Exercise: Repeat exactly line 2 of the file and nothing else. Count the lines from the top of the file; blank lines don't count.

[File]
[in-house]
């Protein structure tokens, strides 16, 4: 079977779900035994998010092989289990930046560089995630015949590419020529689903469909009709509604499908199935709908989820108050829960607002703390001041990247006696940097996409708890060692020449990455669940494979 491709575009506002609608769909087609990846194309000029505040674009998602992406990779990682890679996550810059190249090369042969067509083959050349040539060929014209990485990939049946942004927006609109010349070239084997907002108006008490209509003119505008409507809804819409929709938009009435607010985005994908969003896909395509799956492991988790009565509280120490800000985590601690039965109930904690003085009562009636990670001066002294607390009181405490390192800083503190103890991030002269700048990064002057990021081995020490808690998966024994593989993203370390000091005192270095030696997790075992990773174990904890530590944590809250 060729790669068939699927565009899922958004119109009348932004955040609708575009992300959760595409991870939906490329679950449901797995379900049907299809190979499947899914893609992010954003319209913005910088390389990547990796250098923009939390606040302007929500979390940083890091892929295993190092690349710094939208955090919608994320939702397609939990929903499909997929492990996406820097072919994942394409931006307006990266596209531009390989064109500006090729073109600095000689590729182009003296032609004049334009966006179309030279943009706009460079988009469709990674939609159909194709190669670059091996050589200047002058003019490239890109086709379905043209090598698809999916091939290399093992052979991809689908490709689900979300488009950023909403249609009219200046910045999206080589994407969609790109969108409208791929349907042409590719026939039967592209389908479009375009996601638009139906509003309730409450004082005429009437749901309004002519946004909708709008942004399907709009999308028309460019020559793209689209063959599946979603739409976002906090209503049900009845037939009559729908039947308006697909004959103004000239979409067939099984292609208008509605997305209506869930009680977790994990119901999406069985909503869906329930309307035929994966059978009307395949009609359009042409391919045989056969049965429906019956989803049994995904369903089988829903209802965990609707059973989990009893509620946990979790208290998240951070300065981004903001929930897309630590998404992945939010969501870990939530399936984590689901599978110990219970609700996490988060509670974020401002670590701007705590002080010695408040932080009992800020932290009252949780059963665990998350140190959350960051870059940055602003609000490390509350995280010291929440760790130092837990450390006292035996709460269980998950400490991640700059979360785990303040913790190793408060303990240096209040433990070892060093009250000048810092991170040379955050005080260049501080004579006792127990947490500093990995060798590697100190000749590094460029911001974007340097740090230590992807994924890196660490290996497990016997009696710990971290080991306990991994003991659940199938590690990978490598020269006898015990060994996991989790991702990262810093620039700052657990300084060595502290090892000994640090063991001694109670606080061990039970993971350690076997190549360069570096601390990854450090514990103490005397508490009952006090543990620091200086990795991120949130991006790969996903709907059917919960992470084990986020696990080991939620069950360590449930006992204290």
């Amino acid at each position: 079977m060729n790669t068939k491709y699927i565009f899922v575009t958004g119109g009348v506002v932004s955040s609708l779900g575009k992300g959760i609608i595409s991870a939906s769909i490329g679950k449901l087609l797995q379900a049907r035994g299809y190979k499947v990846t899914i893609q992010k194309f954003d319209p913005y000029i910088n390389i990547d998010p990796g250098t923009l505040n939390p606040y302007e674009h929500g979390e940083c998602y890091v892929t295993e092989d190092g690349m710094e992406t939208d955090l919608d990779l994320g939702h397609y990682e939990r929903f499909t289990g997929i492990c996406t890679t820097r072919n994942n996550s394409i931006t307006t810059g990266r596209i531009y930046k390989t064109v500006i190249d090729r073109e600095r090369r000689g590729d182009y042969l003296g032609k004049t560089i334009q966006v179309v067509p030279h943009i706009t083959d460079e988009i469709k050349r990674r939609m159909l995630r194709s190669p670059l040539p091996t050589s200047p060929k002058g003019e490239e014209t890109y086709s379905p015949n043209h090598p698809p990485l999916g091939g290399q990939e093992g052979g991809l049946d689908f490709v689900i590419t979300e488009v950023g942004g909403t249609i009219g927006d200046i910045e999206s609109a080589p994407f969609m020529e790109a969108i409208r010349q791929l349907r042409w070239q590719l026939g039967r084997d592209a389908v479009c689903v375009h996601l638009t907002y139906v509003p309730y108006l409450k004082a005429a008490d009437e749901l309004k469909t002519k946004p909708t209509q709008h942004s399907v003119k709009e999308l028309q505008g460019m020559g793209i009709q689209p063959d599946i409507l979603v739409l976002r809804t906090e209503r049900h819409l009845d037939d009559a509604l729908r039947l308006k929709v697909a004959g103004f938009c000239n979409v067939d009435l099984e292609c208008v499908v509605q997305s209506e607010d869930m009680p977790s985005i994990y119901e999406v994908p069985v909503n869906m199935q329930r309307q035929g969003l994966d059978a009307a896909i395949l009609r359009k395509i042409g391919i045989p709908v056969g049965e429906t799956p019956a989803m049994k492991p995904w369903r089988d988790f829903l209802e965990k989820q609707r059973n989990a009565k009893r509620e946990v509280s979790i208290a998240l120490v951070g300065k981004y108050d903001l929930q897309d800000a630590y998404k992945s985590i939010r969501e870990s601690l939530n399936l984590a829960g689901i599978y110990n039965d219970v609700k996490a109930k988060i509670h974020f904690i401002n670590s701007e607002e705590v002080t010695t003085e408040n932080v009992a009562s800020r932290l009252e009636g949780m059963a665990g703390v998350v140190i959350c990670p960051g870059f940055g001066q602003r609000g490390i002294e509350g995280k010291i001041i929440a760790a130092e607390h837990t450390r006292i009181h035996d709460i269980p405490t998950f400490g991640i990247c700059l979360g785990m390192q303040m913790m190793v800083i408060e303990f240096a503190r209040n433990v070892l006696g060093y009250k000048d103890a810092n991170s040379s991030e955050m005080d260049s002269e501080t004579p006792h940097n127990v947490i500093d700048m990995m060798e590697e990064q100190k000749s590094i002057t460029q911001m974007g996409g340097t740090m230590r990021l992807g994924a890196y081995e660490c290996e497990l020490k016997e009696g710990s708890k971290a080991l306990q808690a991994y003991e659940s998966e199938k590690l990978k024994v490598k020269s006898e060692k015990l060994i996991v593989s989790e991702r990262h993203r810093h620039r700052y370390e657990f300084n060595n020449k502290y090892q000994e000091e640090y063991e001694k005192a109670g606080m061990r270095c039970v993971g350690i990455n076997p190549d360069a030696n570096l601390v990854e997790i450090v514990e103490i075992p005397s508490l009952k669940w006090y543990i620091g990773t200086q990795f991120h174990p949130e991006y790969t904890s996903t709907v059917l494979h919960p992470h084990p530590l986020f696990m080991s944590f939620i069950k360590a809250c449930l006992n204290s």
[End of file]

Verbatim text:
């Protein structure tokens, strides 16, 4: 079977779900035994998010092989289990930046560089995630015949590419020529689903469909009709509604499908199935709908989820108050829960607002703390001041990247006696940097996409708890060692020449990455669940494979 491709575009506002609608769909087609990846194309000029505040674009998602992406990779990682890679996550810059190249090369042969067509083959050349040539060929014209990485990939049946942004927006609109010349070239084997907002108006008490209509003119505008409507809804819409929709938009009435607010985005994908969003896909395509799956492991988790009565509280120490800000985590601690039965109930904690003085009562009636990670001066002294607390009181405490390192800083503190103890991030002269700048990064002057990021081995020490808690998966024994593989993203370390000091005192270095030696997790075992990773174990904890530590944590809250 060729790669068939699927565009899922958004119109009348932004955040609708575009992300959760595409991870939906490329679950449901797995379900049907299809190979499947899914893609992010954003319209913005910088390389990547990796250098923009939390606040302007929500979390940083890091892929295993190092690349710094939208955090919608994320939702397609939990929903499909997929492990996406820097072919994942394409931006307006990266596209531009390989064109500006090729073109600095000689590729182009003296032609004049334009966006179309030279943009706009460079988009469709990674939609159909194709190669670059091996050589200047002058003019490239890109086709379905043209090598698809999916091939290399093992052979991809689908490709689900979300488009950023909403249609009219200046910045999206080589994407969609790109969108409208791929349907042409590719026939039967592209389908479009375009996601638009139906509003309730409450004082005429009437749901309004002519946004909708709008942004399907709009999308028309460019020559793209689209063959599946979603739409976002906090209503049900009845037939009559729908039947308006697909004959103004000239979409067939099984292609208008509605997305209506869930009680977790994990119901999406069985909503869906329930309307035929994966059978009307395949009609359009042409391919045989056969049965429906019956989803049994995904369903089988829903209802965990609707059973989990009893509620946990979790208290998240951070300065981004903001929930897309630590998404992945939010969501870990939530399936984590689901599978110990219970609700996490988060509670974020401002670590701007705590002080010695408040932080009992800020932290009252949780059963665990998350140190959350960051870059940055602003609000490390509350995280010291929440760790130092837990450390006292035996709460269980998950400490991640700059979360785990303040913790190793408060303990240096209040433990070892060093009250000048810092991170040379955050005080260049501080004579006792127990947490500093990995060798590697100190000749590094460029911001974007340097740090230590992807994924890196660490290996497990016997009696710990971290080991306990991994003991659940199938590690990978490598020269006898015990060994996991989790991702990262810093620039700052657990300084060595502290090892000994640090063991001694109670606080061990039970993971350690076997190549360069570096601390990854450090514990103490005397508490009952006090543990620091200086990795991120949130991006790969996903709907059917919960992470084990986020696990080991939620069950360590449930006992204290």